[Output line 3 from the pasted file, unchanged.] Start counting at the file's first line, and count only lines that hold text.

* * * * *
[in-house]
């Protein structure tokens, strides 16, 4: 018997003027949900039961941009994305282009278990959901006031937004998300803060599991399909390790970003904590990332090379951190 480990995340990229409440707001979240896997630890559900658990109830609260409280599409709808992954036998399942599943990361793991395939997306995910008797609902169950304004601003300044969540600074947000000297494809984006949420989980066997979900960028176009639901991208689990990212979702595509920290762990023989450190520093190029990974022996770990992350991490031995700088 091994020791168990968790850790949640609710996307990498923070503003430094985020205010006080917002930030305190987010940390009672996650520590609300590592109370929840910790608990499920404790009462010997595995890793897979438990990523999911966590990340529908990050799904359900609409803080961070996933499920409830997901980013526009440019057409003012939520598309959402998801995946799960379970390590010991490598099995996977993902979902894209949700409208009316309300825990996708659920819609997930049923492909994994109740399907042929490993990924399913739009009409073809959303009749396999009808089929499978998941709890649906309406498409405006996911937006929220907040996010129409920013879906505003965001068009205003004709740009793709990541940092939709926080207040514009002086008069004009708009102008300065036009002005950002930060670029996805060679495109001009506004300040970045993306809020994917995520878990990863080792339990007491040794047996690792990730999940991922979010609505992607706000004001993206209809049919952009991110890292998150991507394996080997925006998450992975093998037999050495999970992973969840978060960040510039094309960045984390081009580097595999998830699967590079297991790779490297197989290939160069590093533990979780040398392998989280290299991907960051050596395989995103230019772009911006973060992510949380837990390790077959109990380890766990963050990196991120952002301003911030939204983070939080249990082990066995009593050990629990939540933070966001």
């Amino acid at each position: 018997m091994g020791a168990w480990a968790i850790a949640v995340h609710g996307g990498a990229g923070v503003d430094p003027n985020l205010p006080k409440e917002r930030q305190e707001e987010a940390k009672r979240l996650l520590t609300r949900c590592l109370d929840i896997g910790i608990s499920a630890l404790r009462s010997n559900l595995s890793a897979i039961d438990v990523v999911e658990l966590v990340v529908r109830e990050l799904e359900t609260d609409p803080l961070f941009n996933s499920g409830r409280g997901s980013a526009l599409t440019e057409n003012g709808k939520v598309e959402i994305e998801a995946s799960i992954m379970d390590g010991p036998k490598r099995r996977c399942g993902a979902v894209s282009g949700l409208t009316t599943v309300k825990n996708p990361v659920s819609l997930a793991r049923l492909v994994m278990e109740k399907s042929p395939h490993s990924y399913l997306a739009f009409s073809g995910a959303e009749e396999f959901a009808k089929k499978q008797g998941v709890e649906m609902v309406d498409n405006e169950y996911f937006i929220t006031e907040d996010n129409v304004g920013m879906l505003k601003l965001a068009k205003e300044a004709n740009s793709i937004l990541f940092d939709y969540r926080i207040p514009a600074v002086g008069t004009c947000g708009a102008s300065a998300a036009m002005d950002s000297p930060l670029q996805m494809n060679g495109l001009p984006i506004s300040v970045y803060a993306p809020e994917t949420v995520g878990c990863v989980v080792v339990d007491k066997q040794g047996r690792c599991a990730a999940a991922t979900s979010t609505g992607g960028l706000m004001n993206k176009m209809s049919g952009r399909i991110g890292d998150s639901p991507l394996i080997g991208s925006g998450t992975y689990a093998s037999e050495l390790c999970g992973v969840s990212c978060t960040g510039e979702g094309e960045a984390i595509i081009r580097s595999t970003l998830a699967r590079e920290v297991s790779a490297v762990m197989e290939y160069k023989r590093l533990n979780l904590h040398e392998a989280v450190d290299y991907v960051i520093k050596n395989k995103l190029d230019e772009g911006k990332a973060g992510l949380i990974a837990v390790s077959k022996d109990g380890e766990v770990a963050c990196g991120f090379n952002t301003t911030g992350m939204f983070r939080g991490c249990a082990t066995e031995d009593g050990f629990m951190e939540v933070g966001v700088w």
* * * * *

């Amino acid at each position: 018997m091994g020791a168990w480990a968790i850790a949640v995340h609710g996307g990498a990229g923070v503003d430094p003027n985020l205010p006080k409440e917002r930030q305190e707001e987010a940390k009672r979240l996650l520590t609300r949900c590592l109370d929840i896997g910790i608990s499920a630890l404790r009462s010997n559900l595995s890793a897979i039961d438990v990523v999911e658990l966590v990340v529908r109830e990050l799904e359900t609260d609409p803080l961070f941009n996933s499920g409830r409280g997901s980013a526009l599409t440019e057409n003012g709808k939520v598309e959402i994305e998801a995946s799960i992954m379970d390590g010991p036998k490598r099995r996977c399942g993902a979902v894209s282009g949700l409208t009316t599943v309300k825990n996708p990361v659920s819609l997930a793991r049923l492909v994994m278990e109740k399907s042929p395939h490993s990924y399913l997306a739009f009409s073809g995910a959303e009749e396999f959901a009808k089929k499978q008797g998941v709890e649906m609902v309406d498409n405006e169950y996911f937006i929220t006031e907040d996010n129409v304004g920013m879906l505003k601003l965001a068009k205003e300044a004709n740009s793709i937004l990541f940092d939709y969540r926080i207040p514009a600074v002086g008069t004009c947000g708009a102008s300065a998300a036009m002005d950002s000297p930060l670029q996805m494809n060679g495109l001009p984006i506004s300040v970045y803060a993306p809020e994917t949420v995520g878990c990863v989980v080792v339990d007491k066997q040794g047996r690792c599991a990730a999940a991922t979900s979010t609505g992607g960028l706000m004001n993206k176009m209809s049919g952009r399909i991110g890292d998150s639901p991507l394996i080997g991208s925006g998450t992975y689990a093998s037999e050495l390790c999970g992973v969840s990212c978060t960040g510039e979702g094309e960045a984390i595509i081009r580097s595999t970003l998830a699967r590079e920290v297991s790779a490297v762990m197989e290939y160069k023989r590093l533990n979780l904590h040398e392998a989280v450190d290299y991907v960051i520093k050596n395989k995103l190029d230019e772009g911006k990332a973060g992510l949380i990974a837990v390790s077959k022996d109990g380890e766990v770990a963050c990196g991120f090379n952002t301003t911030g992350m939204f983070r939080g991490c249990a082990t066995e031995d009593g050990f629990m951190e939540v933070g966001v700088w």